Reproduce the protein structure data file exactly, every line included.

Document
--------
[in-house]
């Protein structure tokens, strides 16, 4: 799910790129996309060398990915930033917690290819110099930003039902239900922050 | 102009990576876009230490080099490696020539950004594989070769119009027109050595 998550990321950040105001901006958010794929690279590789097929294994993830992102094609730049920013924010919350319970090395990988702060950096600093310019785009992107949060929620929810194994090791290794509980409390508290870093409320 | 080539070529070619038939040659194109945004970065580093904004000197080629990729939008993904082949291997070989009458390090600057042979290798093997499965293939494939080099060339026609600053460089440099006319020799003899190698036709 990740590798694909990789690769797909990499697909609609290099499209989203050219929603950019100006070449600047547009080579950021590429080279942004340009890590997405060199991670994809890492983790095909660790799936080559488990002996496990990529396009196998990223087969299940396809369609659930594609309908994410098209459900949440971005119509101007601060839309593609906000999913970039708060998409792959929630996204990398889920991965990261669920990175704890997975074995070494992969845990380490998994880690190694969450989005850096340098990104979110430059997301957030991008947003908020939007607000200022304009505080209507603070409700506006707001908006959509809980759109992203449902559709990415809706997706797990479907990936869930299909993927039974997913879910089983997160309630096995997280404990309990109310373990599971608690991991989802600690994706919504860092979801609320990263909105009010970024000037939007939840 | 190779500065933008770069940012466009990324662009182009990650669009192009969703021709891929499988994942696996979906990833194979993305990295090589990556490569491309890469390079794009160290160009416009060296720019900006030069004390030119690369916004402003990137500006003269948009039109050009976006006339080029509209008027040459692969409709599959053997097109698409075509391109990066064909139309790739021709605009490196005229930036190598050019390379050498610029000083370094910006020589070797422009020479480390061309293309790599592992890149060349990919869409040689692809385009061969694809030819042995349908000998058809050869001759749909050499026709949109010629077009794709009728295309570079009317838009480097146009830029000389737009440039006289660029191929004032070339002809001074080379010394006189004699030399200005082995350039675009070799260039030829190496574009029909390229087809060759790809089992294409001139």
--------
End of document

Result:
[in-house]
């Protein structure tokens, strides 16, 4: 799910790129996309060398990915930033917690290819110099930003039902239900922050 | 102009990576876009230490080099490696020539950004594989070769119009027109050595 998550990321950040105001901006958010794929690279590789097929294994993830992102094609730049920013924010919350319970090395990988702060950096600093310019785009992107949060929620929810194994090791290794509980409390508290870093409320 | 080539070529070619038939040659194109945004970065580093904004000197080629990729939008993904082949291997070989009458390090600057042979290798093997499965293939494939080099060339026609600053460089440099006319020799003899190698036709 990740590798694909990789690769797909990499697909609609290099499209989203050219929603950019100006070449600047547009080579950021590429080279942004340009890590997405060199991670994809890492983790095909660790799936080559488990002996496990990529396009196998990223087969299940396809369609659930594609309908994410098209459900949440971005119509101007601060839309593609906000999913970039708060998409792959929630996204990398889920991965990261669920990175704890997975074995070494992969845990380490998994880690190694969450989005850096340098990104979110430059997301957030991008947003908020939007607000200022304009505080209507603070409700506006707001908006959509809980759109992203449902559709990415809706997706797990479907990936869930299909993927039974997913879910089983997160309630096995997280404990309990109310373990599971608690991991989802600690994706919504860092979801609320990263909105009010970024000037939007939840 | 190779500065933008770069940012466009990324662009182009990650669009192009969703021709891929499988994942696996979906990833194979993305990295090589990556490569491309890469390079794009160290160009416009060296720019900006030069004390030119690369916004402003990137500006003269948009039109050009976006006339080029509209008027040459692969409709599959053997097109698409075509391109990066064909139309790739021709605009490196005229930036190598050019390379050498610029000083370094910006020589070797422009020479480390061309293309790599592992890149060349990919869409040689692809385009061969694809030819042995349908000998058809050869001759749909050499026709949109010629077009794709009728295309570079009317838009480097146009830029000389737009440039006289660029191929004032070339002809001074080379010394006189004699030399200005082995350039675009070799260039030829190496574009029909390229087809060759790809089992294409001139």